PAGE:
Throughout the Bosnian War, journalist Christiane Amanpour reported from the front line, witnessing the violence of a bloody civil war and the genocide which unfolded in Srebrenica. Her experiences raise challenging questions about the role of journalists and media organisations during situations of conflict and genocide.
Hasan Hasanović was 19 when the town of Srebrenica fell to Bosnian Serb forces in July 1995. He endured a 100 kilometre march through hostile terrain to escape the massacre of around 8,000 Muslim men and boys that took place there.
This testimony has been provided to HMDT by Kemal Pervanić, a survivor of the Bosnian war, who has specially edited three short testimony films taken from his new film Pretty Village. Bosnian Muslim Besima describes returning to the home she was forced from in Prijedor, and confronting the people farming her land.
Hasan Nuhanović was an interpreter for the United Nations in Srebrenica and saw his family murdered when the town fell to the Bosnian Serb Army. In the years since he has campaigned for justice for the victims of Srebrenica.
Kemal Pervanić and his family were Muslims living in Kevljani, Bosnia. In 1992 Bosnian Serb forces imprisoned Kemal and his brother in the notorious Omarska concentration camp. As part of our 2011 Hidden Histories project Kemal showed us a photograph of his family which survived the Bosnian war.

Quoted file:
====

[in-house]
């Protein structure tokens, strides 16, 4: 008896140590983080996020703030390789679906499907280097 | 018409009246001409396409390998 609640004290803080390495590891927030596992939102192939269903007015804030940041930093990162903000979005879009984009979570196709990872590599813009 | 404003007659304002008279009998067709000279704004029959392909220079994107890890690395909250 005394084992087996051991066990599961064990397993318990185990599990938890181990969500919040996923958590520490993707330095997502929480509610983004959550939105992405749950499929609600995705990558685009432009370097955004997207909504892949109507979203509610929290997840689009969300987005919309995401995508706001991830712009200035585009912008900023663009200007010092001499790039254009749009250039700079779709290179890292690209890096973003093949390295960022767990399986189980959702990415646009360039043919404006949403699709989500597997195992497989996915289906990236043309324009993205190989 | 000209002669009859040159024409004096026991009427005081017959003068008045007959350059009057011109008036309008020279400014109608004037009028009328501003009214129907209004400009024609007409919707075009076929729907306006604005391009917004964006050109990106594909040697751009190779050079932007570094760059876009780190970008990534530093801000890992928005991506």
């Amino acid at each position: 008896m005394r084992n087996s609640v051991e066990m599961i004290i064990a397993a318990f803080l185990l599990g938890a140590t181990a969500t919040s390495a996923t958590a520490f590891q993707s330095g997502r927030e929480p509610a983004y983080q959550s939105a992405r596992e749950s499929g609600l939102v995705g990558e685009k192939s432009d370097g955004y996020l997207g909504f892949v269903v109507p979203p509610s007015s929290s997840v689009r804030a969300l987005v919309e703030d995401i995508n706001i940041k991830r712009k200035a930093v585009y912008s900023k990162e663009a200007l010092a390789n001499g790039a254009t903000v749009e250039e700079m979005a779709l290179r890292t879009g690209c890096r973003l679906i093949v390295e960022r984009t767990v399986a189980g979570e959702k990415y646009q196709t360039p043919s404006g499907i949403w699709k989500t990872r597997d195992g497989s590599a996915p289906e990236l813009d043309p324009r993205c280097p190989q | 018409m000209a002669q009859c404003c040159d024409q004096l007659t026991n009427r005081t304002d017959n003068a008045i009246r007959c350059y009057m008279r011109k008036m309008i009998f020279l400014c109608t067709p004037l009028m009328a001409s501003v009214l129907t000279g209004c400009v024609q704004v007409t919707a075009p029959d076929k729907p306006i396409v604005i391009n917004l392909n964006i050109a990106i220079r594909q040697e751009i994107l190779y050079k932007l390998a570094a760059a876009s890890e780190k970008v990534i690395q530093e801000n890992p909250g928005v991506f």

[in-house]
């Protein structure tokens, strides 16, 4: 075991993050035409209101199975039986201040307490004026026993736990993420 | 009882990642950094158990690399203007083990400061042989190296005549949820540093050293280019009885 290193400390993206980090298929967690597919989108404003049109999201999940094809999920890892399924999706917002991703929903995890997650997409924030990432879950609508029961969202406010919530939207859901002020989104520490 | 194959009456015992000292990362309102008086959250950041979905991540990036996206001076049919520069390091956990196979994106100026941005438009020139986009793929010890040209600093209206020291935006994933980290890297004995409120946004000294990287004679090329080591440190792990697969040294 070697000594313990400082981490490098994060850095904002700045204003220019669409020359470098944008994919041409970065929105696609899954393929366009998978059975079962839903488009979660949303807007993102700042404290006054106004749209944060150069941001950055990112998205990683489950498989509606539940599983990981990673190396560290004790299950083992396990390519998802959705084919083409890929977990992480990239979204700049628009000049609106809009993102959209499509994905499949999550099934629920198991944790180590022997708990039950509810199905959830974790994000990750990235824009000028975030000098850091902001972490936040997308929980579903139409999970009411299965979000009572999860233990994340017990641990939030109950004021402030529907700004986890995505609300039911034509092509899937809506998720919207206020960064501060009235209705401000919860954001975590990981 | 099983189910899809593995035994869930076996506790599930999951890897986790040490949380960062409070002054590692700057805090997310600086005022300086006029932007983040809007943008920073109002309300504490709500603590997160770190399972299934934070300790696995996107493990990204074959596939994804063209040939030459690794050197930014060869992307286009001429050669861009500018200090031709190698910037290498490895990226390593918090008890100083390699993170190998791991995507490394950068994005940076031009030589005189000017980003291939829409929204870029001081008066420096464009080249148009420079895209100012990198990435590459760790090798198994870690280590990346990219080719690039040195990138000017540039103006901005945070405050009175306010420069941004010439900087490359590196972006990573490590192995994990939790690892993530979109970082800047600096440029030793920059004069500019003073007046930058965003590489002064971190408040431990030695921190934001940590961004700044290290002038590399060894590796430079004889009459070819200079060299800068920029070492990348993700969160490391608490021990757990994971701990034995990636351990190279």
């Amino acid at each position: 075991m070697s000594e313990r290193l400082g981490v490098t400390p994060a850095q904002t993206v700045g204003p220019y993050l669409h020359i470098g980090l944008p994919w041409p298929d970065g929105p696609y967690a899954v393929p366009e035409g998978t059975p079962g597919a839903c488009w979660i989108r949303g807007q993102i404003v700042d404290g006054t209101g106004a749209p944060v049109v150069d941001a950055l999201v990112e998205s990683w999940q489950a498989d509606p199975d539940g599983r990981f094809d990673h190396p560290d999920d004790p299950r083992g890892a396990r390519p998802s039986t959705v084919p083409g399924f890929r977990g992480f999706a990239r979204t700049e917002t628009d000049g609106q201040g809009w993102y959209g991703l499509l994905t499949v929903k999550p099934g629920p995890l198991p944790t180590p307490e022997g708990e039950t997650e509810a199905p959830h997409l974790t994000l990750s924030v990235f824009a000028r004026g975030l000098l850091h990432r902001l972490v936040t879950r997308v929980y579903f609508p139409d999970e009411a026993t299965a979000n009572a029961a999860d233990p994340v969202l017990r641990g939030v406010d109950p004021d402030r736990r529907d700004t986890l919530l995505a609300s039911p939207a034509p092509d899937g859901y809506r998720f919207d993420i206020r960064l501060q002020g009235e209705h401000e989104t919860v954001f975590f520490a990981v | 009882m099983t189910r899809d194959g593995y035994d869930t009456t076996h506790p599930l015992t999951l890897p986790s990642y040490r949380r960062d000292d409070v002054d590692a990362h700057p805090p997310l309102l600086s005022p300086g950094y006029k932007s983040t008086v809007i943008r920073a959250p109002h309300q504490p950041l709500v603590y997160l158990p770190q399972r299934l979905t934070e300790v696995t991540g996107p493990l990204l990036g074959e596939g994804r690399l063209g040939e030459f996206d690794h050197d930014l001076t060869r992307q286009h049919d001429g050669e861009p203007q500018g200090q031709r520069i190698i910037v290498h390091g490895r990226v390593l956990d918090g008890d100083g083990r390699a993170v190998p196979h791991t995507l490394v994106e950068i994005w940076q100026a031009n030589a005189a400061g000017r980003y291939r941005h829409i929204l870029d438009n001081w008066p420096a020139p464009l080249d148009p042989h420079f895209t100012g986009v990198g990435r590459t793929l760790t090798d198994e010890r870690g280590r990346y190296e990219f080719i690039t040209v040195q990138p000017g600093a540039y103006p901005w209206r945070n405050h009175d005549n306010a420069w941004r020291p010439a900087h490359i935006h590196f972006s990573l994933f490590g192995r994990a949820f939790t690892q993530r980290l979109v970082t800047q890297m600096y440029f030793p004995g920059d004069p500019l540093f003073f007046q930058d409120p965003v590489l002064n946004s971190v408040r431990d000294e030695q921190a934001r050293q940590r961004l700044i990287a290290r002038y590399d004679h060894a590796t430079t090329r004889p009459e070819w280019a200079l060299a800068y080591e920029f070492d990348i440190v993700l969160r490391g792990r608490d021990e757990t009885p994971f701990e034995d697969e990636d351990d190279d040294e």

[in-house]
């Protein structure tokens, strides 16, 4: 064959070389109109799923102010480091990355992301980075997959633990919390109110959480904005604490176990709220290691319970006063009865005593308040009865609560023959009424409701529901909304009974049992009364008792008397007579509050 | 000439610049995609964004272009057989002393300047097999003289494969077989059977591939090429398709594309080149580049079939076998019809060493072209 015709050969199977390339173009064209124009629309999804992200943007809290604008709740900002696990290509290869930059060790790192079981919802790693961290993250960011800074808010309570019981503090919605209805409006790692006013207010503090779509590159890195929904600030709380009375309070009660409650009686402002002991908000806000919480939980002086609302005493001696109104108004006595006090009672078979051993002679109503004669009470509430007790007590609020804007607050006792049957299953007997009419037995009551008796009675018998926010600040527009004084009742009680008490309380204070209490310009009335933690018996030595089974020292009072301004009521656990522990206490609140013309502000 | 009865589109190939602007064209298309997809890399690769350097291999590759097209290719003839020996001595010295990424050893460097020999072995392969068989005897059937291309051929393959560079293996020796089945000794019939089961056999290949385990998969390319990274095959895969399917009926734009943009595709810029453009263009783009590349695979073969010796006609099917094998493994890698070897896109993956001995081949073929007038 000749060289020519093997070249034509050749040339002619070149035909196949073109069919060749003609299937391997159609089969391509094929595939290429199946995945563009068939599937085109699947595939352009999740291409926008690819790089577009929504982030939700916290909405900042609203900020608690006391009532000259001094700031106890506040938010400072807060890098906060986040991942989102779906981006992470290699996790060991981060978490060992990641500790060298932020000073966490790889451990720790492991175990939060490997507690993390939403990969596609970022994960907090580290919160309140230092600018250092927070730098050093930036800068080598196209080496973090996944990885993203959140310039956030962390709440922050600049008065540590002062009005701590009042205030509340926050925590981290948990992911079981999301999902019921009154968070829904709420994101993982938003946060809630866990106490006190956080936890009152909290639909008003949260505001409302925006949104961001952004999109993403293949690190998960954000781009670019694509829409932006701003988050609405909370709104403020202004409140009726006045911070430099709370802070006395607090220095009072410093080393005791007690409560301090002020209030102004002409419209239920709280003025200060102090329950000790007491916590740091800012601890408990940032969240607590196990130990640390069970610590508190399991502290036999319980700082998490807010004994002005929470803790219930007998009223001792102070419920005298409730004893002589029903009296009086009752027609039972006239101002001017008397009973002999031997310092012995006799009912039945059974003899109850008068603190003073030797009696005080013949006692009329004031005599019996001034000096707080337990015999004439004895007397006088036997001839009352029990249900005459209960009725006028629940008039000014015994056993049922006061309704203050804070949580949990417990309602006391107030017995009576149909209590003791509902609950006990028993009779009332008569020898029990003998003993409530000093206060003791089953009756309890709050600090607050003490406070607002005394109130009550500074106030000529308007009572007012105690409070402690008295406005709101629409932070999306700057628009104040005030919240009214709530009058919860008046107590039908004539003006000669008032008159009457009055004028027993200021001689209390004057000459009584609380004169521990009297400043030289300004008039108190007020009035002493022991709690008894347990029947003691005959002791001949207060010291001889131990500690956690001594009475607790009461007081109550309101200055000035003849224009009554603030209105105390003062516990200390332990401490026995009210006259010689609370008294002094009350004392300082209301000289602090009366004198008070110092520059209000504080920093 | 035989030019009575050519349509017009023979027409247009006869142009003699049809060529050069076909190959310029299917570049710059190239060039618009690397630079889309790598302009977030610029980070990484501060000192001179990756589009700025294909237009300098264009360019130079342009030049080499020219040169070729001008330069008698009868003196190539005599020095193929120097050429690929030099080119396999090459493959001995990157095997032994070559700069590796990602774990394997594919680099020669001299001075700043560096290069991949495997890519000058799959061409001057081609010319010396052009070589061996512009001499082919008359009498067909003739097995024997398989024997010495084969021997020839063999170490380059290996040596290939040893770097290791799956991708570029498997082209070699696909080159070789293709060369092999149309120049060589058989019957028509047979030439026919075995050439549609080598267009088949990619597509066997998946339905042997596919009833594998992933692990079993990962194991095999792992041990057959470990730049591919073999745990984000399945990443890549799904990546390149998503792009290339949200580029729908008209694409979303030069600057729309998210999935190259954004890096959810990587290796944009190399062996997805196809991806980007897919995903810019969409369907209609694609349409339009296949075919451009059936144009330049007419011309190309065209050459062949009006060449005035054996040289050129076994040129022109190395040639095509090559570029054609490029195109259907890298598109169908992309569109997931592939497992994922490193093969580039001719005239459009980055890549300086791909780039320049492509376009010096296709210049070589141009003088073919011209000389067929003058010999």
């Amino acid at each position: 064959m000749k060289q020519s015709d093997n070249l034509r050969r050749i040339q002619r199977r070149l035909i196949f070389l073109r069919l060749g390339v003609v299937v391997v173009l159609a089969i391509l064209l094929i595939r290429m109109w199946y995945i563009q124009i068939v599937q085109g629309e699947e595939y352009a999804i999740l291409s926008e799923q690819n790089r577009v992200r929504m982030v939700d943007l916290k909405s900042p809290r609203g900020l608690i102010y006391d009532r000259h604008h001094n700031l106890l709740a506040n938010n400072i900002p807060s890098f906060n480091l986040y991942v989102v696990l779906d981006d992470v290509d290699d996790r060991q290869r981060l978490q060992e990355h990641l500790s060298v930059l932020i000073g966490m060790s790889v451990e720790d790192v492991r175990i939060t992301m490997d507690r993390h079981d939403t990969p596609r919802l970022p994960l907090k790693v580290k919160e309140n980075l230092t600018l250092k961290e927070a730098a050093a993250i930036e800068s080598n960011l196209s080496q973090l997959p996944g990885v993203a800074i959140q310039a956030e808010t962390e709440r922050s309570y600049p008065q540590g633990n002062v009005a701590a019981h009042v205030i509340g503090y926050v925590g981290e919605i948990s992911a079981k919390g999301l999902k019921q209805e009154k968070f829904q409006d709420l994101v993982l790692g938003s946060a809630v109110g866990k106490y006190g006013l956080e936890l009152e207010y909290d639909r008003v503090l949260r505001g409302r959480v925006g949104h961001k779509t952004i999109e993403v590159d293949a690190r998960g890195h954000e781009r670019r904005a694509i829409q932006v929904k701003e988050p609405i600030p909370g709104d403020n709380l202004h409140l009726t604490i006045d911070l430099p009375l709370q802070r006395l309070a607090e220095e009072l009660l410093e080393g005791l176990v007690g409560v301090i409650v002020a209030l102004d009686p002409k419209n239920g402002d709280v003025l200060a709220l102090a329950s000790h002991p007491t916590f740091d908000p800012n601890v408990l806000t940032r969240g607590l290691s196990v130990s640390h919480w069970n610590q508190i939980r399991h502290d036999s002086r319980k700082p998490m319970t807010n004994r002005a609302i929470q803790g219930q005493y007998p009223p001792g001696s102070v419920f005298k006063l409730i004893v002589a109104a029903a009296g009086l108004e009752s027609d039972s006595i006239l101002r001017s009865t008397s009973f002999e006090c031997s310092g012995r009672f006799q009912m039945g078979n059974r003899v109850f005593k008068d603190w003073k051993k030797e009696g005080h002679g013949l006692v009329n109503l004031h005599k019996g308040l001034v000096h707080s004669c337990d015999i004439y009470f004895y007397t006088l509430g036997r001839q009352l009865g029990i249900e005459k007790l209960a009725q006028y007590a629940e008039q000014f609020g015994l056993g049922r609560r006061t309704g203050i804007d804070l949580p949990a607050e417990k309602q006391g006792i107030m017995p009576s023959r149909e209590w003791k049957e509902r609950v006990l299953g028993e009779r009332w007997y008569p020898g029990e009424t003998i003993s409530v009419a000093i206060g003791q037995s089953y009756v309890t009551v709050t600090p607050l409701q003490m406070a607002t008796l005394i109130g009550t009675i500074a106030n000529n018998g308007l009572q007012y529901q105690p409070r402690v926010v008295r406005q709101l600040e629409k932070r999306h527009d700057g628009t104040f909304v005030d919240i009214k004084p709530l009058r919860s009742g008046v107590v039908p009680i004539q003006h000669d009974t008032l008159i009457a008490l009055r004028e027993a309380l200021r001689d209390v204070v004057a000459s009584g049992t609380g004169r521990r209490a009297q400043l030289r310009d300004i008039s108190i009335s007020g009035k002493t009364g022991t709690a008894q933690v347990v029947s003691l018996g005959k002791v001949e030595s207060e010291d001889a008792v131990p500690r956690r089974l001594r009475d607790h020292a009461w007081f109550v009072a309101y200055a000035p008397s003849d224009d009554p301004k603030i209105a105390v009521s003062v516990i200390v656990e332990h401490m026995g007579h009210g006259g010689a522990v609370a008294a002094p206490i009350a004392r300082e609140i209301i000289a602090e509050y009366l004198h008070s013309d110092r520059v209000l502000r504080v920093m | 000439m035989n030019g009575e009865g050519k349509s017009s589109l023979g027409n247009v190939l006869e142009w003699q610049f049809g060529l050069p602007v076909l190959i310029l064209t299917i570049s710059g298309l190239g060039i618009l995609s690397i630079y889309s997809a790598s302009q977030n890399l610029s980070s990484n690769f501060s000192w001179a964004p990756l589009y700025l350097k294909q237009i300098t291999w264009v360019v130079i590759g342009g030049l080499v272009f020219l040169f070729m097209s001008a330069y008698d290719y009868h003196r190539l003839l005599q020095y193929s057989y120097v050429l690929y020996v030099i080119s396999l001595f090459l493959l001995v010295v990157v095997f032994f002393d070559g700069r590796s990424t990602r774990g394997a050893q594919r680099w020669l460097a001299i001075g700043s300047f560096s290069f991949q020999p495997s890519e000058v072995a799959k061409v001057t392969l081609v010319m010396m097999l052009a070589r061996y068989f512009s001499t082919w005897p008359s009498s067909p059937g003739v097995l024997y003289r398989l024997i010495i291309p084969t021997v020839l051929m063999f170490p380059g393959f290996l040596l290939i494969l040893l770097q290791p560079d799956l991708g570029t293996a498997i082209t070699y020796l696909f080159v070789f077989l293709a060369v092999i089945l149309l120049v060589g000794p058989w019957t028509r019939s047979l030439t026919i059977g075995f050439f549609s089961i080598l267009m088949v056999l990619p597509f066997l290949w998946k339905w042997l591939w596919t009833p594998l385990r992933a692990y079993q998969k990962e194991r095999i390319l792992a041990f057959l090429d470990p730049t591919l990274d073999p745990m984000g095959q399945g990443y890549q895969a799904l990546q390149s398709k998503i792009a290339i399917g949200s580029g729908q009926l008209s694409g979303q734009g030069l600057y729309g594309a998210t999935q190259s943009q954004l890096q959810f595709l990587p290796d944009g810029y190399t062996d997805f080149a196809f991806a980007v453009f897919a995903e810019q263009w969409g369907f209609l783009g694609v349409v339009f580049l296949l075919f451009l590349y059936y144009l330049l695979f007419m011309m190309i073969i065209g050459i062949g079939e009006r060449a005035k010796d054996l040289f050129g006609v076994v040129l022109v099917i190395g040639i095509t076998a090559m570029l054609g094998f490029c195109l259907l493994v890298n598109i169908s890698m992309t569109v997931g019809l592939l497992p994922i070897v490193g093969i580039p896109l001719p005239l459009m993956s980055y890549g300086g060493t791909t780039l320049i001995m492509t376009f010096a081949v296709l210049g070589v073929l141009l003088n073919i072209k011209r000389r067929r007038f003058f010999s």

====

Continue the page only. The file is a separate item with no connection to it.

This testimony has been provided to the Holocaust Memorial Day Trust by Kemal Pervanić, a survivor of the Bosnian war, who has specially edited three short testimony films taken from his new film Pretty Village. In this testimony Kemal remembers the day the Serb army rolled into the village.
This testimony has been provided to HMDT by Kemal Pervanić, a survivor of the Bosnian war, who has specially edited three short testimony films taken from his new film Pretty Village. In the film Šero recounts being taken away to be tortured: 'One day they decided they decided that we were in the way they would be better off without us'.
The Srebrenica memorial centre was created in October 2000, barely five years after the genocide that took place there. The cemetery, which now holds over 5,000 of the 8,000 victims, has since been joined by a memorial room and exhibition. In spite of local controversy, it has encouraged many survivors to return to the town, and draws in visitors and dignitaries from across the world to hear its message.